Overall internet sales has hurt such stores. Frequently I read about people going into local store to try out a guitar but then go online to buy.

My local small store has adapted by some of the previous points raised: offices for teachers and their students, accessories for classes, rentals, repairs, and brands and unique models not available online. Also Being savvy on trades and sales on Reverb also helped.
 
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nickmsmith

Dr. Stratster
Jul 28, 2011
13,493
USA
On the subject of being pushed out of the market by stores like Amazon and Reverb... I understand the sentiment and I understand the fears that people have about those platforms. What I can never fully grasp, however, is the idea that these businesses are just too big to fail and you will never stand a chance in competing with them. See, that's what people said about Blockbuster until Netflix came along, and that's also what people said about Border's Books until Amazon showed up. Now, do I have some pipe dream that I'm going to bull rush the market with a website that will overtake these corporate giants in the same way that they overtook their early competitors? No, I'm not that naive, but what I do understand is that if people don't at least try to make it, at least try to bring in some competition, and at least try to make a name for themselves in these markets, then these larger corporations WILL be too big to fail because they intimidate everyone into staying out of the market.

I say all of that to say this... I understand that it's a slow road, I understand that my market may not be the absolute best one to start in, but everyone has to start somewhere and the largest companies on the face of the planet started out in someone's garage with some equipment and an idea. With the advice that I've gotten here, I can apply it to my future endeavors and work towards something that I hope will change the music space in my small town, and who knows... maybe even my state if I can learn to scale properly. I don't have pie in the sky dreams with this, hell I don't think I would even like running a national chain (if, by some miracle, it ever came to that), I just want to give the musicians in my town the ability to buy what they need without needing to drive an hour and a half just to NOT get what they need.

I think I might start with the Reverb store though, that's a really interesting suggestion, give myself the opportunity to try it out and see what I think about buying and selling merchandise... I'll have to be careful though... I might wind up keeping all of the equipment and never wanting to sell it lol


Those people who beat the “unbeatable” companies are ones with innovative ideas, right at the forefront of a revolution in that industry. Netflix with streaming, when blockbuster refused to adapt with the times. Amazon being an online book retailer who very successfully expanded. Not sure where the untapped market is with musical instruments, because it’s already booming online.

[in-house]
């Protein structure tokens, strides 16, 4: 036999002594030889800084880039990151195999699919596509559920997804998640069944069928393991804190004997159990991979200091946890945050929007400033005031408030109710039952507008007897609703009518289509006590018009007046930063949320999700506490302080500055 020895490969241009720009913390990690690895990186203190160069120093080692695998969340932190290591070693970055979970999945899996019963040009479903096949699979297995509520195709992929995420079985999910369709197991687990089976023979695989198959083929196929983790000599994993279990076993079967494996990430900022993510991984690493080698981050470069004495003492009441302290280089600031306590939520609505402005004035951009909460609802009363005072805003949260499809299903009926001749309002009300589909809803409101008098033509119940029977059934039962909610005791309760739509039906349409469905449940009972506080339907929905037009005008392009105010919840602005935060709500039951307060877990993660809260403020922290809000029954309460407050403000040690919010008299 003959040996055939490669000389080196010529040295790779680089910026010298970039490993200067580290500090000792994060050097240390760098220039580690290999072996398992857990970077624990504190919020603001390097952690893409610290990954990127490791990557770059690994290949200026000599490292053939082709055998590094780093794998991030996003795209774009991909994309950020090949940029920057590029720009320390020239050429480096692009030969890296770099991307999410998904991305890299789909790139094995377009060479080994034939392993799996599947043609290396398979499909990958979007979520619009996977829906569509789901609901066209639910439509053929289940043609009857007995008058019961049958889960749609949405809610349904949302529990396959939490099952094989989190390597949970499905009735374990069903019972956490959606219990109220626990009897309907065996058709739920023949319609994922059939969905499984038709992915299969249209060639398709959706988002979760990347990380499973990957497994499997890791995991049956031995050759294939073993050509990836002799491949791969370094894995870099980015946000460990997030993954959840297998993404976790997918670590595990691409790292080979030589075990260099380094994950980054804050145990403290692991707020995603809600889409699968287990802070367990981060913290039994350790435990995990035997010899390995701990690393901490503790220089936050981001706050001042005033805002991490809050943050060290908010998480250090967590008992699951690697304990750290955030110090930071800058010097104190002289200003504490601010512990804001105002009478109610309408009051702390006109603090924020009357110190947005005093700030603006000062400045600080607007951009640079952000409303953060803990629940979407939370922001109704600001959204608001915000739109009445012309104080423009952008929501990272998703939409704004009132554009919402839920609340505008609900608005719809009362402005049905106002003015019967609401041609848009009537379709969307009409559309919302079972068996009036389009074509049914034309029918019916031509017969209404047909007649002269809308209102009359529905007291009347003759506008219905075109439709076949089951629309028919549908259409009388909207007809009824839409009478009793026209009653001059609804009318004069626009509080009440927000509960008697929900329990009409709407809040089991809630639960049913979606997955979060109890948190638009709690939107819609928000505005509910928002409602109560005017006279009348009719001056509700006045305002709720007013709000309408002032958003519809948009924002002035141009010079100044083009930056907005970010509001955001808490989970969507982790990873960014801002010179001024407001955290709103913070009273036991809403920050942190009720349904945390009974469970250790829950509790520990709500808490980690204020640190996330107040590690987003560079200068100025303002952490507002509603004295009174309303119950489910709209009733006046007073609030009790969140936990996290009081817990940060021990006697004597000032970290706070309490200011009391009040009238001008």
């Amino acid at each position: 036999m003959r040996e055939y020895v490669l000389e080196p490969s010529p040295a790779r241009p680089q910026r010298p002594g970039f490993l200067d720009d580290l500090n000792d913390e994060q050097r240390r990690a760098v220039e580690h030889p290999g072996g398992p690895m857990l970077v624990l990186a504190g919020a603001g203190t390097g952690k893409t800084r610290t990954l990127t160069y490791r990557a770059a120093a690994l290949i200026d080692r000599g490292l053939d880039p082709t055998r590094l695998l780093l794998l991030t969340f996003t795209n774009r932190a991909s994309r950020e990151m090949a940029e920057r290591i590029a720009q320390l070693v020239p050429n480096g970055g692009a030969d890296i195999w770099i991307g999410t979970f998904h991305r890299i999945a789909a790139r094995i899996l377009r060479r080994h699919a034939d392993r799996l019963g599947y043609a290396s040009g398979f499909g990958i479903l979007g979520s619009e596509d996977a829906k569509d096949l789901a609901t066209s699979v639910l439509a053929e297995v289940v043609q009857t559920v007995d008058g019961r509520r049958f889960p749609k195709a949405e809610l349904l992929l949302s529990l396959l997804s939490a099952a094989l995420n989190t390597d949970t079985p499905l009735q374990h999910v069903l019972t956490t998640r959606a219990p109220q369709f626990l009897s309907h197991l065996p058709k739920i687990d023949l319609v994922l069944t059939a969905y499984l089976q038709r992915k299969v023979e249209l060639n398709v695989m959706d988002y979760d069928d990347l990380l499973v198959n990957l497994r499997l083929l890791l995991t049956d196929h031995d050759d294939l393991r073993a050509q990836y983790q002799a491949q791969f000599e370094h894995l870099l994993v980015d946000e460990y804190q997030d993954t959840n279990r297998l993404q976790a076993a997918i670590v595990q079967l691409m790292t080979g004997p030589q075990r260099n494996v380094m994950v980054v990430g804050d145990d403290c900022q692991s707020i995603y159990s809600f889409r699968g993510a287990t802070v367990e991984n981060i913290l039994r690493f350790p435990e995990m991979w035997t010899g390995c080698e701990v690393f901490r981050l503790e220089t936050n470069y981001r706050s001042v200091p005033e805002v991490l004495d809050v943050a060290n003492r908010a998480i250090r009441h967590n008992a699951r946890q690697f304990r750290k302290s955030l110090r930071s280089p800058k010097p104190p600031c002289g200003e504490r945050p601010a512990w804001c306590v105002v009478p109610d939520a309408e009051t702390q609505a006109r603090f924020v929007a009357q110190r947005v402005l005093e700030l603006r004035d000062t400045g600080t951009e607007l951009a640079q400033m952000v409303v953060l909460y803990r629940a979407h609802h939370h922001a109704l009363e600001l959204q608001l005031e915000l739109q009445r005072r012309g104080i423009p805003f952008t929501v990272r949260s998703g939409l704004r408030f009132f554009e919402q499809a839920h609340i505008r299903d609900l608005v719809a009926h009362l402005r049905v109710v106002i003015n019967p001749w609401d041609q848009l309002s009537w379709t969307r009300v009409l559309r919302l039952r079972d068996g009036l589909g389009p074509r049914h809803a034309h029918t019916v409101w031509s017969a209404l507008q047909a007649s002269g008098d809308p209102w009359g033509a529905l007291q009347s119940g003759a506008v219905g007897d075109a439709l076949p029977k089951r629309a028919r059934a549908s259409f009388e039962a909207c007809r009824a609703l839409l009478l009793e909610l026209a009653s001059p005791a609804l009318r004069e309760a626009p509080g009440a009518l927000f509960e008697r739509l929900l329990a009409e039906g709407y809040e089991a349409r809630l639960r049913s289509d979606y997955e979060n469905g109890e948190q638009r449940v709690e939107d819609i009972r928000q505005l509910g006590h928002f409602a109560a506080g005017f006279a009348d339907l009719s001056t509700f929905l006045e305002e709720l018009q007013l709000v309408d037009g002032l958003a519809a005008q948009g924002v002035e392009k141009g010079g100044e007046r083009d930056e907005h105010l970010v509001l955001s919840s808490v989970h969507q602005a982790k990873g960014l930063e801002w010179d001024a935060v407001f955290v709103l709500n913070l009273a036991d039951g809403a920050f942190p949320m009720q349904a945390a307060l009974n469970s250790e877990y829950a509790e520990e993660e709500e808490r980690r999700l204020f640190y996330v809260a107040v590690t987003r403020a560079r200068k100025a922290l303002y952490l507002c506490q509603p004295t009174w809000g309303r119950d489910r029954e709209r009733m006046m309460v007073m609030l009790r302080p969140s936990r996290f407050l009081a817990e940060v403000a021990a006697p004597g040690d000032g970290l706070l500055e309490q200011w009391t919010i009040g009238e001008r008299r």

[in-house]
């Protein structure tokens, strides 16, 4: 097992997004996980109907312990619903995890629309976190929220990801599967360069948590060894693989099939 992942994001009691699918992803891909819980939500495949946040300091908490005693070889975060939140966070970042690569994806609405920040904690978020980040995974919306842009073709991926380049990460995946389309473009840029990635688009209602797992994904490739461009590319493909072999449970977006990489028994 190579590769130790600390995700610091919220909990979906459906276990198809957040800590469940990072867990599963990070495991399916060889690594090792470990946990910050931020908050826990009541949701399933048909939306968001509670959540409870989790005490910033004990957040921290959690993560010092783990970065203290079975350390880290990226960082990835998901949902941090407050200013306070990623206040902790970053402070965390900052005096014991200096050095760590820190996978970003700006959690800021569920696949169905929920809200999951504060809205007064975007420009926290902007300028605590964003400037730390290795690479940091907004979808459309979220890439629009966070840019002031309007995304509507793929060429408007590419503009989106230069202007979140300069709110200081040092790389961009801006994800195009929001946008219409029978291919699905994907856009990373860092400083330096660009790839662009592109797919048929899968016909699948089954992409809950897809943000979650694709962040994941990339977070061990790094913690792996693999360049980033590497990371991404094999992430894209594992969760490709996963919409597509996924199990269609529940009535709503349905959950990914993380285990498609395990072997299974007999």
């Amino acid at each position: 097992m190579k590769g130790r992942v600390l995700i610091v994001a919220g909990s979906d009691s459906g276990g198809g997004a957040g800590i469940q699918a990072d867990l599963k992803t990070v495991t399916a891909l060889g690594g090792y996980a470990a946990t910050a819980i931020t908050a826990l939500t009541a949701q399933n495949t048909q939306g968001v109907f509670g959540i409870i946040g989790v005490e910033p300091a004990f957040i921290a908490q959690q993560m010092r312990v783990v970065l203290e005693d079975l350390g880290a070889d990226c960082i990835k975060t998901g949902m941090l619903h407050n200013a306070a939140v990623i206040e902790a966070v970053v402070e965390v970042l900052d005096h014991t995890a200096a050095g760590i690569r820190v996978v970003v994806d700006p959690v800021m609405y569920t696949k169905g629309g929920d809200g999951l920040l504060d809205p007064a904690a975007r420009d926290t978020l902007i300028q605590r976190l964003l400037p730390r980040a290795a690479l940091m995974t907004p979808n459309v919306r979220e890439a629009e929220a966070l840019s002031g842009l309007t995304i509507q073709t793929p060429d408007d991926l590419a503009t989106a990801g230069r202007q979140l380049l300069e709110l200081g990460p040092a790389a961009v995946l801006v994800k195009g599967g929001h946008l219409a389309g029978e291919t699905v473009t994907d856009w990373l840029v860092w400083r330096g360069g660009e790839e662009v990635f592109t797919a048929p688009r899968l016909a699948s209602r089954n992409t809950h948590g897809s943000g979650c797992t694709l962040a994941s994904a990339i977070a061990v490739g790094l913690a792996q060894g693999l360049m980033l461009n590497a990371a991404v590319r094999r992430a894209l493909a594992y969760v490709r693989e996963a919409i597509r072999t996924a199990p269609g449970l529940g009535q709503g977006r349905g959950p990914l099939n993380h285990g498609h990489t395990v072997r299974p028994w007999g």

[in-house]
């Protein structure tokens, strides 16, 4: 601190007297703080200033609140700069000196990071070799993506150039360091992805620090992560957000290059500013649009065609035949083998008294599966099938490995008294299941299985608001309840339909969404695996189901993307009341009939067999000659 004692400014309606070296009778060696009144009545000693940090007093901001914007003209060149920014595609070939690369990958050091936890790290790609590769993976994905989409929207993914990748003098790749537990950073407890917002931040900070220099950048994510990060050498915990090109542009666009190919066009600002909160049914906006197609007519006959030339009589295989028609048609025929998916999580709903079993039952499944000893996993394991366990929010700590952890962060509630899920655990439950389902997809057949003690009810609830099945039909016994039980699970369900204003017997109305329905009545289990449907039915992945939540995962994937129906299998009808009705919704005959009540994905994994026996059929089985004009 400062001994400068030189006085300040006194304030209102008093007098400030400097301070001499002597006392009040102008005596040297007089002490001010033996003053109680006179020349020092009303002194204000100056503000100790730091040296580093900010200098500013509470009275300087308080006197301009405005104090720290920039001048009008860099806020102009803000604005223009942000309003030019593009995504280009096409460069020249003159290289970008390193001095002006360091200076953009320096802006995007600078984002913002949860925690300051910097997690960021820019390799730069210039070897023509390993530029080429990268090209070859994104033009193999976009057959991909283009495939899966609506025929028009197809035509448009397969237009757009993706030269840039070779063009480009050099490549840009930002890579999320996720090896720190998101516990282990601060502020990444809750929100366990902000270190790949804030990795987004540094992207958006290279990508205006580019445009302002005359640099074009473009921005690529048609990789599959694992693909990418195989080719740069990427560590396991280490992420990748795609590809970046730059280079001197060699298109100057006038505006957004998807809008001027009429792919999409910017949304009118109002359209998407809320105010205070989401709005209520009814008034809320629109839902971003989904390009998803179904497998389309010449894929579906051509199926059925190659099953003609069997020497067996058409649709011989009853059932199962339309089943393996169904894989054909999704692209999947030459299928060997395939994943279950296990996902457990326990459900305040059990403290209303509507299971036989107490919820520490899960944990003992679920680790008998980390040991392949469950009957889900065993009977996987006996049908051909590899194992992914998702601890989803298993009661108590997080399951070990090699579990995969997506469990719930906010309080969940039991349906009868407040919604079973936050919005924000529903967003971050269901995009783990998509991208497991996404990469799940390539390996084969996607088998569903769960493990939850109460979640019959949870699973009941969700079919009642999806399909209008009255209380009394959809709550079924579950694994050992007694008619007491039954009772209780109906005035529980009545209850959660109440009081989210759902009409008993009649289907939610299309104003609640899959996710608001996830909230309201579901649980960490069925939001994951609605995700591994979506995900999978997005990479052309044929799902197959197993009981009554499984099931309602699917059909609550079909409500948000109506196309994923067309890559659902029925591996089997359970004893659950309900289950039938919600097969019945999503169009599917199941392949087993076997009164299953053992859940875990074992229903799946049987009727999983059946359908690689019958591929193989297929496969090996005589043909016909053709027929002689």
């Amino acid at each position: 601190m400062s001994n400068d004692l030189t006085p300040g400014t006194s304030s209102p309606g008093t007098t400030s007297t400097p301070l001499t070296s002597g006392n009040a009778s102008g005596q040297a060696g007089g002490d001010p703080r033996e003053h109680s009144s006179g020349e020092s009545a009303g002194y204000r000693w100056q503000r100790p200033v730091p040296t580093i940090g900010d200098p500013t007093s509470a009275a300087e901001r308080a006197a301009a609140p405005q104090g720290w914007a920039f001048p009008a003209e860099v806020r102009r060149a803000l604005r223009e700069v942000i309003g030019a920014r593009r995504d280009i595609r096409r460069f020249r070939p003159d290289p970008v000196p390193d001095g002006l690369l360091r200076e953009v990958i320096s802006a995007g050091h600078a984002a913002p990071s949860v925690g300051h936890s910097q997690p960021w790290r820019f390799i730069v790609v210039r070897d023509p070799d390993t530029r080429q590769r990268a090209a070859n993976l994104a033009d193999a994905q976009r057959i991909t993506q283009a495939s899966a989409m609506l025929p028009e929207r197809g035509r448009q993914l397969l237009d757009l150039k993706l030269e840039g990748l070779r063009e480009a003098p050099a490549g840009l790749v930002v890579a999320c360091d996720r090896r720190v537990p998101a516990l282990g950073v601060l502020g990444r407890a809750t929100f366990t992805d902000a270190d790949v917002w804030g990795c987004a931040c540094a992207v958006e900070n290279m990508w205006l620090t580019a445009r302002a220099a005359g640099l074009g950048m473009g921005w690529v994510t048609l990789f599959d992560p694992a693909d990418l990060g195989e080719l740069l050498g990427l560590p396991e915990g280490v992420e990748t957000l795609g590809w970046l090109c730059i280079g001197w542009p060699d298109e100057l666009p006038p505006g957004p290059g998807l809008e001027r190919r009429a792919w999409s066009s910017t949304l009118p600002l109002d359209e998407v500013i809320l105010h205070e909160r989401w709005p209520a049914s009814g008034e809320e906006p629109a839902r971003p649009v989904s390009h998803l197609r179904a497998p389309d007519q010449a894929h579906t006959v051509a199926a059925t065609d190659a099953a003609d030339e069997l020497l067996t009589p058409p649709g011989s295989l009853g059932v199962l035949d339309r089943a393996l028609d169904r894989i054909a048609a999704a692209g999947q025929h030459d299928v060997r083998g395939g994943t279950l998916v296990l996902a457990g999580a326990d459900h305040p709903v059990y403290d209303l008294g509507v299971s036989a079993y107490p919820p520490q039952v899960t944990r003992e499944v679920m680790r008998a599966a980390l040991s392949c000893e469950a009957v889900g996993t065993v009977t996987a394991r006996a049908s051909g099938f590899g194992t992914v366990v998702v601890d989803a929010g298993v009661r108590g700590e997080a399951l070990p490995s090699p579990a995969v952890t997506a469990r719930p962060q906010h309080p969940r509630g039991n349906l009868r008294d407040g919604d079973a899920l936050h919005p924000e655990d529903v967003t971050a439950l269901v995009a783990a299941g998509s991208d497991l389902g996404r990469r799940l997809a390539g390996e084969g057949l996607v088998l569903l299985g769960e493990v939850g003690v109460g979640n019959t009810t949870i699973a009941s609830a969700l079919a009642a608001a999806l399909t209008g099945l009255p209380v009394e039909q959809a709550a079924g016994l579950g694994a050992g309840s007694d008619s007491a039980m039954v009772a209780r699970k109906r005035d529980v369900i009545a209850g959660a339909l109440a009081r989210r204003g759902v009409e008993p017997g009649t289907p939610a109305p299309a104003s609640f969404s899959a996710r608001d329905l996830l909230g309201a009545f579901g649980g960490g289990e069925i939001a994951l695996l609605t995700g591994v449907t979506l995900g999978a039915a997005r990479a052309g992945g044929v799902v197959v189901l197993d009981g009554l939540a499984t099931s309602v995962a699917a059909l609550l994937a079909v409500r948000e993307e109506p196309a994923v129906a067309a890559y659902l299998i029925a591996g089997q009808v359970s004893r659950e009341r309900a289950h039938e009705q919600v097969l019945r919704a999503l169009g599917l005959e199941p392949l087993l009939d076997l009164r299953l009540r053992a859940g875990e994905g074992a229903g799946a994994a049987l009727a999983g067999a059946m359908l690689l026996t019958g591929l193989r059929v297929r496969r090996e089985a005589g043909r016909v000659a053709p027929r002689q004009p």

ibdrkn1

Senior Stratmaster
May 14, 2019
2,092
Ontario
The reason I ask is because I live in an area that should have some kind of mom and pop music store, we have about 7,500 people and we're a central hub for a few smaller towns around us when people don't want to drive all the way out to a bigger city area.

I'm sick of not having what I need near me, especially in an area that sees bad weather that can inhibit deliveries from online orders for days. I've been thinking about opening a business in this town for a while, I've thought about a restaurant, a bowling alley, a movie theater, you name it. We do have a small music scene here, a couple of local bars will host local musicians to come and play, and we have a casino in the neighboring Native American reservation that hosts live bands as well (quite frequently I might add) so the demand is somewhat there, and may increase if there's a readily available music store in town.

My question to you is this... how difficult was it to open a music store for you? Is there some avenue you need to go down to procure contracts with brands like Gibson, Ibanez, and Fender or is it all out of pocket purchases? Any and all advice is welcome. (Please save the 'My advice... just don't do it' posts, because it's about more than just the money in this case.)

It was mentioned earlier but in my area small private music stores almost always start off with mainly used instruments (many on consignment) and services (repairs/lessons).

Over time they transition into new instruments. For me that's always a little sad as that makes what was a unique store into the same as any other store.
 

Scott Baxendale

Senior Stratmaster
Gold Supporting Member
May 20, 2020
3,782
Athens Ga